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130/30 Investment Strategy (-->Wiki)

Post by Barry Barnitz » Tue Jan 15, 2008 12:30 pm

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130/30 Strategy


1. 130/30: The New Long-Only by Lo, Andrew W. and Patel, Pankaj N., (December 11, 2007)
Long-only portfolio managers and investors have acknowledged that the long-only constraint is a potentially costly drag on performance, and loosening this constraint can add value. However, the magnitude of the performance drag is difficult to measure without a proper benchmark for a 130/30 portfolio. In this paper, we provide a passive but dynamic benchmark consisting of a "plain-vanilla" 130/30 strategy using simple factors to rank stocks and standard methods for constructing portfolios based on these rankings. Based on this strategy, we produce two types of indexes: investable and "look-ahead" indexes, in which the former uses only prior information and the latter uses realized returns to produce an upper bound on performance. We provide historical simulations of our 130/30 benchmarks that illustrate their advantages and disadvantages under various market conditions.

2. 130/30 Funds: What is Behind the Commercial Offensive ? by Géhin, Walter, (October 2007)
High-conviction funds, beta-one funds, short extension funds, limited-shorting funds, long-enhanced funds, active extension funds, hedge-fund lite: there is a wide range of terms for what is most frequently called 130/30. Broadly, this strategy initially invests 100% in an index, sells short 30%, and uses the proceeds from the shorts to buy an additional 30% likely to beat the benchmark.

In this paper, we examine some crucial points related to these funds: their theoretical foundation, the optimal level of shorting, the distinction between the quantitative and fundamental approaches, whether these funds are natural extensions of long-only funds, and finally the risk of neglecting their risk.

3. Removing the Long-Only Constraint:The Appeal and Challenges of Implementing 130/30 and Other Long-Short Strategies by Christopher B. Philips, CFA and Francis M. Kinniry Jr., CFA, Vanguard Investment Counseling & Research (2007)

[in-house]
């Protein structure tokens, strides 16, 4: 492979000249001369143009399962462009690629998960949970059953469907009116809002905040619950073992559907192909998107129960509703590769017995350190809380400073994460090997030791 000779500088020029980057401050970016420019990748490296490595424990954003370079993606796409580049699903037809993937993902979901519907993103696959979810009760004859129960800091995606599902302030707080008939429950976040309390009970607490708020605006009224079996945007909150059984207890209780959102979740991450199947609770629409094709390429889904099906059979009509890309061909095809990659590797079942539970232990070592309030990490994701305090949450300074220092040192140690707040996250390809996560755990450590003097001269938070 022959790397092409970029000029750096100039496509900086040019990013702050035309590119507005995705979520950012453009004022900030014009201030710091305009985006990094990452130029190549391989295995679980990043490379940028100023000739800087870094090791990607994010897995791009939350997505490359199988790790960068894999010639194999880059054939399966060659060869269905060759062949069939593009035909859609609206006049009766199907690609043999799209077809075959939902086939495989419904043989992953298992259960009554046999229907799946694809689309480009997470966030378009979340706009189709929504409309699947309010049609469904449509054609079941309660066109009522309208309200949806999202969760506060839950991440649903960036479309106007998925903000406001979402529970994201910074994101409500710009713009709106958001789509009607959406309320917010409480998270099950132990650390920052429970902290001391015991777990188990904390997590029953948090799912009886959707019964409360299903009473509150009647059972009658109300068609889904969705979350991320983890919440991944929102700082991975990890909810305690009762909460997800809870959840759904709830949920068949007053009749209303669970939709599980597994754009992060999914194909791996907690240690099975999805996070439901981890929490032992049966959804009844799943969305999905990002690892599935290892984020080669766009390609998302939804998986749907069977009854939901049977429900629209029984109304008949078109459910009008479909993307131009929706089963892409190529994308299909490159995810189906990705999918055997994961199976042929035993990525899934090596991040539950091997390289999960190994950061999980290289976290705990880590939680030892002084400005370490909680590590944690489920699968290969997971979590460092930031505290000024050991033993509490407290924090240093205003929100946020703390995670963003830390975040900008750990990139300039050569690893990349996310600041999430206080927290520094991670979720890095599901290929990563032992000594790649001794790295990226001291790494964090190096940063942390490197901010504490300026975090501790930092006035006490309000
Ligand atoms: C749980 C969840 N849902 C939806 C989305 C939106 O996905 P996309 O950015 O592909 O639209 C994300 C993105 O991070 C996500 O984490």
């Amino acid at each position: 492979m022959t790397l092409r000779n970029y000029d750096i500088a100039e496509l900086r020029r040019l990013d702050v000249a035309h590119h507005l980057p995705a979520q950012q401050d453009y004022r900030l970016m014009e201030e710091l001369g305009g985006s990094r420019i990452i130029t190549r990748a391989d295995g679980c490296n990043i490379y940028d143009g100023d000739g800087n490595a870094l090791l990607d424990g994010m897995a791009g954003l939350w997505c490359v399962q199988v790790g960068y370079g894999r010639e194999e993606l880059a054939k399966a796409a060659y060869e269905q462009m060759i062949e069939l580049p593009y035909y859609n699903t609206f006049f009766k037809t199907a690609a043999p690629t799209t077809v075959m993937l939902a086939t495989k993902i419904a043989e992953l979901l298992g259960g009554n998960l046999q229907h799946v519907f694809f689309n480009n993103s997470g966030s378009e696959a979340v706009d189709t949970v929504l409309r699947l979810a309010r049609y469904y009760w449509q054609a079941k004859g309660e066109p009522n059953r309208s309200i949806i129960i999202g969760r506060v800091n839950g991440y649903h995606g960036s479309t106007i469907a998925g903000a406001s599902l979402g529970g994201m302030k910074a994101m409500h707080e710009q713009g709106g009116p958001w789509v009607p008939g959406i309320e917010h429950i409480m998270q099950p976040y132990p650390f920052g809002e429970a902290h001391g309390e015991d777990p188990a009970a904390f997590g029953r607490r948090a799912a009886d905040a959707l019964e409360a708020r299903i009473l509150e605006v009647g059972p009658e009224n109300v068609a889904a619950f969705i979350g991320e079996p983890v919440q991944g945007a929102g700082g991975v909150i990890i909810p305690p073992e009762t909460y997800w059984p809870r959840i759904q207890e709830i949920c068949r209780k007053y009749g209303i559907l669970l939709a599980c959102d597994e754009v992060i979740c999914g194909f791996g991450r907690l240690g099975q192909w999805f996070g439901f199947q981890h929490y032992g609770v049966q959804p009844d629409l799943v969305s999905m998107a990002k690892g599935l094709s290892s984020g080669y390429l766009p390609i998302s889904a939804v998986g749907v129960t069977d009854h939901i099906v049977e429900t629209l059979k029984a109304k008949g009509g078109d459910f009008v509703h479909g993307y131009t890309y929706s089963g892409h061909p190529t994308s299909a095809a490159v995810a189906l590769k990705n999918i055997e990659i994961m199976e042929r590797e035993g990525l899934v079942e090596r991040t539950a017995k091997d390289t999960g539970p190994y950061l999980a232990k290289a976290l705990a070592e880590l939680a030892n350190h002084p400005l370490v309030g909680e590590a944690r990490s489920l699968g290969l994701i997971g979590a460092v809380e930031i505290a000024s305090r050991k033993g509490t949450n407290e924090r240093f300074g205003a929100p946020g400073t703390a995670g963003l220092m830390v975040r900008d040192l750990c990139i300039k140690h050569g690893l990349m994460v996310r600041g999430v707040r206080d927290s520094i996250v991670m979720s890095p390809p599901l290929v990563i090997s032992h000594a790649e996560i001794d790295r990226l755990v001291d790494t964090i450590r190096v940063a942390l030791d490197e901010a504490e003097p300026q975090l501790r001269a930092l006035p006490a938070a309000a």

Executive summary. Since the 1990s, the investment management industry has witnessed unprecedented change in the portfolio management process. Technological and computing advancements, increases in the number and quality of competitors, lower leverage costs, innovations in financial engineering, and changes in regulatory structures have led portfolio managers to implement new processes for trading, security and strategy analysis, and implementation. As a result, quantitative investment strategies have taken off, fueled by the ability to screen, manage, sort, and evaluate thousands of securities at previously unavailable frequencies. The combination of widely available technology and seemingly limitless investment strategies has not only given rise to quantitative investing, but has also naturally led to an expansion of the traditional long-only portfolio to include shorting, leverage, derivatives, and alpha porting. For many investors, these new strategies are most often recognized as one of a range of new products including, but not limited to, market-neutral, 130/30 (or 120/20, 150/50, etc.), and long-short funds. In this paper, we explore the rationale behind moving from a traditional long-only active quantitative portfolio to a similar strategy that permits short selling and leverage. We also explore the challenges associated with such a strategy, including the risks, costs, and implementation hurdles. We conclude that:

• Removing the long-only constraint theoretically permits managers to apply information more symmetrically and efficiently.

• The decision to remove the long-only constraint is grounded in the expectation that a given manager will consistently produce excess returns, net of cost.

• Because of the higher costs and implementation risks associated with short selling and leverage, diligent risk control is necessary, and even then long-only managers may still outperform unconstrained managers.

4. S&P has recently devised a Strategy Index for the 130/30 investment strategy. Source materials ensue:

Whitepaper:Introducing a Framework for 130/30 Indexation
Factsheet:The S&P 500 130/30 Strategy Index
Index Methodology

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